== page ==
Evil Czech Brewery to release farmhouse ale and sour beers
Mishawaka’s Evil Czech brewery has been quietly developing a new line of beers at its closed Culver location, and the fruits of that labor will finally be offered to the public this Saturday.
Evil Czech will release two beers at an event in its beer garden on Saturday, July 23: Foxcatcher Farmhouse Ale and Citrus & Salt Sour. The beers will be available in 500ml bottles (two-thirds of a standard wine bottle), and there will be a limit of one on Foxcatcher Farmouse and four on Citrus & Salt. The brews will also show up at select retailers in the weeks to come.
The saison-like wild ale and fruity gose-style sour will be the first two beers bottled in the brewery’s line of wild and sour ales, each of which will be emblazoned with new artwork showing wild-eyed brewers throwing buckets of goodies into a brew kettle.
Foxcatcher Farmhouse takes Evil Czech’s Foxcatcher Saison and pumps it full of 12 different strains of brettanomyces, a wild yeast that can give beer flavors ranging from fruity and tart to funky and barnyard-y.
“It will really develop over time,” head brewer Simon O’Keeffe said during a pre-release beer tasting last week. “It’s at a stage right now that it is really starting to develop the brett character, but it will keep on going.”
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The beer is more approachable now, and O’Keeffe said it’s in perfect condition for immediate consumption, with its Lemondrop hops shining through alongside the wild yeast esters. For the more adventurous, holding onto a bottle for at least six months, and preferably a year, will yield a vastly different beer than the brewer intended. While most brett beers contain one or two strains of wild yeast, O’Keeffe said using a cocktail of 12 will deepen the character of the beer, as the strains tend to build on each other as they go.
The refreshing Citrus & Sour lands at the perfect time — the height of summer. The beer gets salinity from salt added during the brewing process and sourness from the addition of orange zest, blood-orange juice and lactobacillus bacteria, which throws off an acidic flavor as it eats its way through the sugars in beer.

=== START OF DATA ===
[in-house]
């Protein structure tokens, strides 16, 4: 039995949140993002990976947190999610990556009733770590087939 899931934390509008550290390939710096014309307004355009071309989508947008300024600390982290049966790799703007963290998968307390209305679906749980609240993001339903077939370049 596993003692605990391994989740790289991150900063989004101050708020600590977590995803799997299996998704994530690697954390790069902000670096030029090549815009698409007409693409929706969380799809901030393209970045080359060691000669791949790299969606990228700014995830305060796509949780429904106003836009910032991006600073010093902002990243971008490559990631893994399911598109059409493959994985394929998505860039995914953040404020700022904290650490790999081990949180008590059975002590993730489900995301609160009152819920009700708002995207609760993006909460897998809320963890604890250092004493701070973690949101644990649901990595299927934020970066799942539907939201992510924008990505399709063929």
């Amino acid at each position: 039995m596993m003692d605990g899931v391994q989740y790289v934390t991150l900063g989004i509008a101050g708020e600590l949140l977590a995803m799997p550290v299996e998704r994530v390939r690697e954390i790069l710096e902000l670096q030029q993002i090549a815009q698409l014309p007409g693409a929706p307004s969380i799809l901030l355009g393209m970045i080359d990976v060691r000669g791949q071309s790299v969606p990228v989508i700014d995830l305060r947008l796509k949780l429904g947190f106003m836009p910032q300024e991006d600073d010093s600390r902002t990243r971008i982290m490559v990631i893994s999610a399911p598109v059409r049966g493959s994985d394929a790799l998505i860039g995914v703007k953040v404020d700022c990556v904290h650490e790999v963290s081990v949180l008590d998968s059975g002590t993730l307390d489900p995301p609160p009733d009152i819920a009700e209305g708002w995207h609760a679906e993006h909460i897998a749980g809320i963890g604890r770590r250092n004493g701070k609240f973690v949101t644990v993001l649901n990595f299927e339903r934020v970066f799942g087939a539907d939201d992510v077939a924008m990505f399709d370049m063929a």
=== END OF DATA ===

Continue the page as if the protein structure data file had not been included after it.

“It’s a different take on, like, savory,” said Jeremy Nicely, an industry veteran hired by Evil Czech last December to help increase sales.
To push the citrus effect over the top, Citrus & Sour is also brewed with Mandarina Bavaria and Citra hops, both proprietary varieties designed to add orange and lemon flavors to beer.
“It’s a contemporary take on the classic salt sour,” O’Keeffe said. “I think it’s definitely relatively moderate when it comes to tartness, and with the salt you get great mouth feel.”
Citrus & Salt is the first beer truly to come out of the Culver brewhouse since O’Keeffe turned it into a lab for funky yeasts and bacteria. Foxcatcher Farmhouse was actually brewed in Mishawaka, with the wild yeast added in the bottle so as not to contaminate the production brew kettles. O’Keeffe said he has 10 or so additional beers in different stages right now in Culver, and he hopes to bottle and release a peach sour by the end of summer.
Part of the success of the project so far, according to O’Keeffe, has been due to Evil Czech’s new yeast supplier, Omega Yeast Labs out of Chicago. The lab is run by a microbiologist who’s active in the wild and sour brewing community, and O’Keeffe said it represents “one more push towards making the beer [as] local as possible.”
- RELATED: Closed Culver location is Evil Czech brewmaster’s new laboratory, Sept. 22, 2015
The wild and sour line isn’t the only change coming to Evil Czech, O’Keeffe said. In keeping with their more adventurous push, they’ll be phasing out Blonde Czich and a few other standard beers that have long constituted the brewery’s line of cans.
“We’re going through a small bit of a reinvention,” he said. “We have been and will continue to change up the variety of the cans. Basically Voodoo [Vanilla Rye Porter], Patton Pilsner and Lucky Dog are going to be the three mainstays in cans, and then we will be rotating in and out. We became stagnant on what we had on offer in cans, and we decided we are going to shake it up.”